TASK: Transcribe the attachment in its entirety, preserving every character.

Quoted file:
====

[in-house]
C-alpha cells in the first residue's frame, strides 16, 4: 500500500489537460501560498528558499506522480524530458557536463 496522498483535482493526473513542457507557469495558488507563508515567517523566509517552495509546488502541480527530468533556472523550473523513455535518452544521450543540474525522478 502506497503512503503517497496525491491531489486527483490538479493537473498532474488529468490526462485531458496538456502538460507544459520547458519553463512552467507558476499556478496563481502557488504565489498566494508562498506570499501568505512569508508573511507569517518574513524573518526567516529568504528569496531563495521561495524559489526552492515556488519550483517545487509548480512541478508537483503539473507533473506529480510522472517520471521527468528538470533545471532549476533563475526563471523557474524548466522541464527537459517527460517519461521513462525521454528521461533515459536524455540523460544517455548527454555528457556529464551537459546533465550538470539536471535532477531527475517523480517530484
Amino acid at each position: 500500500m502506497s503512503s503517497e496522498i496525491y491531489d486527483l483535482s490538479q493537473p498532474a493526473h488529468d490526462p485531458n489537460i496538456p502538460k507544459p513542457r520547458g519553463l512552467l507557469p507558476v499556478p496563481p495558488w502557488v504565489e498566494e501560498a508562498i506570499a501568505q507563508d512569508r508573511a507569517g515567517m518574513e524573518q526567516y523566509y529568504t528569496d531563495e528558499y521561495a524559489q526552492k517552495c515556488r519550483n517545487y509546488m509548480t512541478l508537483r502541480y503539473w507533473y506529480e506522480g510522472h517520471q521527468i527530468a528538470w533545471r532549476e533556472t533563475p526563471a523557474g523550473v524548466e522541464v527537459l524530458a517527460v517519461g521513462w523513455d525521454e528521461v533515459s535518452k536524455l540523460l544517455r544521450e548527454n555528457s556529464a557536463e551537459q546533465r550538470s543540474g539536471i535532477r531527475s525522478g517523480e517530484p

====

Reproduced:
[in-house]
C-alpha cells in the first residue's frame, strides 16, 4: 500500500489537460501560498528558499506522480524530458557536463 496522498483535482493526473513542457507557469495558488507563508515567517523566509517552495509546488502541480527530468533556472523550473523513455535518452544521450543540474525522478 502506497503512503503517497496525491491531489486527483490538479493537473498532474488529468490526462485531458496538456502538460507544459520547458519553463512552467507558476499556478496563481502557488504565489498566494508562498506570499501568505512569508508573511507569517518574513524573518526567516529568504528569496531563495521561495524559489526552492515556488519550483517545487509548480512541478508537483503539473507533473506529480510522472517520471521527468528538470533545471532549476533563475526563471523557474524548466522541464527537459517527460517519461521513462525521454528521461533515459536524455540523460544517455548527454555528457556529464551537459546533465550538470539536471535532477531527475517523480517530484
Amino acid at each position: 500500500m502506497s503512503s503517497e496522498i496525491y491531489d486527483l483535482s490538479q493537473p498532474a493526473h488529468d490526462p485531458n489537460i496538456p502538460k507544459p513542457r520547458g519553463l512552467l507557469p507558476v499556478p496563481p495558488w502557488v504565489e498566494e501560498a508562498i506570499a501568505q507563508d512569508r508573511a507569517g515567517m518574513e524573518q526567516y523566509y529568504t528569496d531563495e528558499y521561495a524559489q526552492k517552495c515556488r519550483n517545487y509546488m509548480t512541478l508537483r502541480y503539473w507533473y506529480e506522480g510522472h517520471q521527468i527530468a528538470w533545471r532549476e533556472t533563475p526563471a523557474g523550473v524548466e522541464v527537459l524530458a517527460v517519461g521513462w523513455d525521454e528521461v533515459s535518452k536524455l540523460l544517455r544521450e548527454n555528457s556529464a557536463e551537459q546533465r550538470s543540474g539536471i535532477r531527475s525522478g517523480e517530484p